Industry News

Security the missing resource for capital equipment

Studies now show this specific industry sector is not only infiltrated by sophisticated organised crime gangs, the damage bill is exceeding $50 million a year for Australia?s mining sector.
David Millward, the managing director of Guardsplus, has warned the mining and quarrying sectors that they face modern day security challenges. That is the primary reason why the company has expanded to meet the needs of the sector.
?Capital equipment has always gone missing from mine sites as they are geographically huge businesses, they utilise extensive fly in, fly out (FIFO) staff and the sheer amount of activity makes it almost impossible to properly protect all the capital assets,? Milward explained.
?But it has become far more difficult in the modern world. Whereas theft used to be almost exclusively traced to relatively isolated in-house ?scams?, the landscape has changed with the appearance of organised crime in the mining industry,? Millward commented.
?This means mining companies need more knowledge-based sophistication to guard their capital equipment. It has shifted from a simple concept of guarding on-site equipment into a dynamic that has parallels with site and venue security requirements in any metropolis.
?What we have formulated for the Australian mining industry draws on principles honed in our traditional markets, with highly trained individuals and sophisticated management of resource protection.
?This is married with a unique tangent required to thoroughly assess and guard any type of mining or quarry operation.?
A recent Construction Industry Theft Summit brought together the industry and representatives of law enforcement from around Australia, customs, as well as the insurance and finance industries. The summit produced research results supporting the belief that equipment theft in the mining and construction industries can be as high as $50 million a year right across the country. 
Of particular note at this summit were comments from Construction and Mining Industry Equipment Group chief executive officer John Reid that organised crime gangs covet heavy equipment because it comprises high value products that can be sold easily. ?It?s simply a matter of transporting the equipment interstate, giving it a new paint job, and it?s very easy to sell,? Reid said.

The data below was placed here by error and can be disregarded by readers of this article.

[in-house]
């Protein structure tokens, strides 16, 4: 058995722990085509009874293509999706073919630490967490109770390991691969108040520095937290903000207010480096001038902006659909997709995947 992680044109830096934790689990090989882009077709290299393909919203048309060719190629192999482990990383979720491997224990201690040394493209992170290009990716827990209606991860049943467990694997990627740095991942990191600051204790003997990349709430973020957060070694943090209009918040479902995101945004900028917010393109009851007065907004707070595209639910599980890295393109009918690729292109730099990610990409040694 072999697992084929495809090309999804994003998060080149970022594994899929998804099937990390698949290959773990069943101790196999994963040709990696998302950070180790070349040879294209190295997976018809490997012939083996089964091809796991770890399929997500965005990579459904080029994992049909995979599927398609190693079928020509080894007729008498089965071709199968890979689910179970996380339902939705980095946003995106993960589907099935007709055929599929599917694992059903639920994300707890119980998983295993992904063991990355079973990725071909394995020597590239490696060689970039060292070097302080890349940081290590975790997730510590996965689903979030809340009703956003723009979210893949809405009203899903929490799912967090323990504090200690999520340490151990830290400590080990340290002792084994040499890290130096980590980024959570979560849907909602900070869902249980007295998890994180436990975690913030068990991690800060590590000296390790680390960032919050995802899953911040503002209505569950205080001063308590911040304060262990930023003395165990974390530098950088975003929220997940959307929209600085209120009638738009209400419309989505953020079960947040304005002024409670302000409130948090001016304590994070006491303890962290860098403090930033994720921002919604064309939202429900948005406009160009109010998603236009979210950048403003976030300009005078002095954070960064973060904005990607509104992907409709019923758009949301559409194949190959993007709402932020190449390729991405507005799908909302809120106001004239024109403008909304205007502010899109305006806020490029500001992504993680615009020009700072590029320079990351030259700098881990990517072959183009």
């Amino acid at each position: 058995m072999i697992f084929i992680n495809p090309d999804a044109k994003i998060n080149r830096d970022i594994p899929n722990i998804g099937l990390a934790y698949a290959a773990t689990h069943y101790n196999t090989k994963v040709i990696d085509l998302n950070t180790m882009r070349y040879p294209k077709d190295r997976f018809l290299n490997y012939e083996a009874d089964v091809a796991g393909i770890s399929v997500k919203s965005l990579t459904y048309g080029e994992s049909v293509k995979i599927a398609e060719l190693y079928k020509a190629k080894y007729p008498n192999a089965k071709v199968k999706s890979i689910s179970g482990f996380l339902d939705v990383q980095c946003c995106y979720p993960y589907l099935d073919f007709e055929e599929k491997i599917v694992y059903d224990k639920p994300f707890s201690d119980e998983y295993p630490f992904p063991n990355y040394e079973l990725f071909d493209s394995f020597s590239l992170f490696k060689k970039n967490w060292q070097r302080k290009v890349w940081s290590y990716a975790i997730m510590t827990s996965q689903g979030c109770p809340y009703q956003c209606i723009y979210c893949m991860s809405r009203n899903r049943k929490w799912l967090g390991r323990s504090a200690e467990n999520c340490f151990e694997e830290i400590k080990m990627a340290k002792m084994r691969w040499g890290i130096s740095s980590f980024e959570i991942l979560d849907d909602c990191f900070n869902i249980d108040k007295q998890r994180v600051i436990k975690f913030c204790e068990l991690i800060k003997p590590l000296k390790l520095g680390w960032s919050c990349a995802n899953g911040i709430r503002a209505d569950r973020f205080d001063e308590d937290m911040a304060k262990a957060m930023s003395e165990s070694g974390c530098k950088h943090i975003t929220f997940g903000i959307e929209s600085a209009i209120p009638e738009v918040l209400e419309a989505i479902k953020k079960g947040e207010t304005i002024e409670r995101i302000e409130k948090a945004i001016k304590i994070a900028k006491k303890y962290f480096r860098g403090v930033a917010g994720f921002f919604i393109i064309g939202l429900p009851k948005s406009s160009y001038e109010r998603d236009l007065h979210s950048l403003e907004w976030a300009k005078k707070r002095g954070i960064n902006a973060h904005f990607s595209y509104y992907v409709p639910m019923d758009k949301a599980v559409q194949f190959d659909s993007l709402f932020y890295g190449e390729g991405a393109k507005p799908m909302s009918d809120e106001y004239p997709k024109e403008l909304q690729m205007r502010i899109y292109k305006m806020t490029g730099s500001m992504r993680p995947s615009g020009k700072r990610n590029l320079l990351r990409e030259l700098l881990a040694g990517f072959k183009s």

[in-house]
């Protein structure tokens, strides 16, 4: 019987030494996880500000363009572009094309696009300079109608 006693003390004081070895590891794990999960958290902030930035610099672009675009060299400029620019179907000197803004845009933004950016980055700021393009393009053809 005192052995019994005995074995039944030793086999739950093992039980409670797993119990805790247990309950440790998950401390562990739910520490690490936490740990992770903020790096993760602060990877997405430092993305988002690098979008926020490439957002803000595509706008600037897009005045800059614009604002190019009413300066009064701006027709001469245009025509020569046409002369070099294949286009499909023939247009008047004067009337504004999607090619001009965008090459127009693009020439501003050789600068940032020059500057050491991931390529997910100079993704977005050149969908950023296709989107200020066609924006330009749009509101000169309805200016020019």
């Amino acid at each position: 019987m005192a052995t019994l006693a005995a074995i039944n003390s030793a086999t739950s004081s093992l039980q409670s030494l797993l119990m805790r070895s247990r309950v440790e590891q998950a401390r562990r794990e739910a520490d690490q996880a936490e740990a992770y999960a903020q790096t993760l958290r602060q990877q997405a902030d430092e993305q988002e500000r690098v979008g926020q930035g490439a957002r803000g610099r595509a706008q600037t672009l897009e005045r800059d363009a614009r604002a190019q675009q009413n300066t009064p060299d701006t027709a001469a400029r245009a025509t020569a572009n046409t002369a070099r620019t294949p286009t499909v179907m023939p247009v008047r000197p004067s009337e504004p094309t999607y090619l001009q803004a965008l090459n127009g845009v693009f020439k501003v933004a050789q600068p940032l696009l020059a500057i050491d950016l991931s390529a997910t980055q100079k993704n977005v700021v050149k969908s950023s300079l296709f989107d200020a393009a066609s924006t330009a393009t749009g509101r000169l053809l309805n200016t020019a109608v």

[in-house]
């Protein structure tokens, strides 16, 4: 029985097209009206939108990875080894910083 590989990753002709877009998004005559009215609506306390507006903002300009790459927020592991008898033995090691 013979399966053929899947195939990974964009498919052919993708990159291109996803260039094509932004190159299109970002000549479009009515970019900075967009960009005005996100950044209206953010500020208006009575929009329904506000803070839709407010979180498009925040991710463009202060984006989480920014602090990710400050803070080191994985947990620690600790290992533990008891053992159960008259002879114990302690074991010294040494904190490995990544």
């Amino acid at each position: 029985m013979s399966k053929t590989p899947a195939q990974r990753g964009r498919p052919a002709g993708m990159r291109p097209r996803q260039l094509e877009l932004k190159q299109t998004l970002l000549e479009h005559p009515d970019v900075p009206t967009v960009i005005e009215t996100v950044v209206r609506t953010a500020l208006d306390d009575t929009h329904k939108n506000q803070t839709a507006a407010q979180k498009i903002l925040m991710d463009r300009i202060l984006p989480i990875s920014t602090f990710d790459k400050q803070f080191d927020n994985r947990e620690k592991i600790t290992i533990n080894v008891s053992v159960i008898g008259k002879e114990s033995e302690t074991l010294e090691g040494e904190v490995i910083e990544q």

He pointed out, for instance, how just one stolen excavator will easily bring in the same return on the black market as four or five Holden Commodore consumer vehicles.
Another attractive element for organised crime, Reid added, is that heavy equipment has no consistent national and industry-wide system of easy identification so there is no need for sophisticated re-birthing.
?What we are doing at Guardsplus is formulating customised and targeted on-site frameworks to raise the standard of awareness and control of all capital equipment that belongs to a mine or quarry company,? Millward said.
?These are operating conditions where it is both difficult to maintain such a large inventory over an extensive area of workspace and also to recognise every face among thousands on site, many of which are FIFO personnel.
?A figure of $50 million represents an enormous amount of capital equipment disappearing into the clutches of organised crime and we are using our longstanding experience and record in challenging markets and transplanting that into a business sector that sounds as if it really needs help.? ?
Sources: Guardsplus Australia, CMEIG

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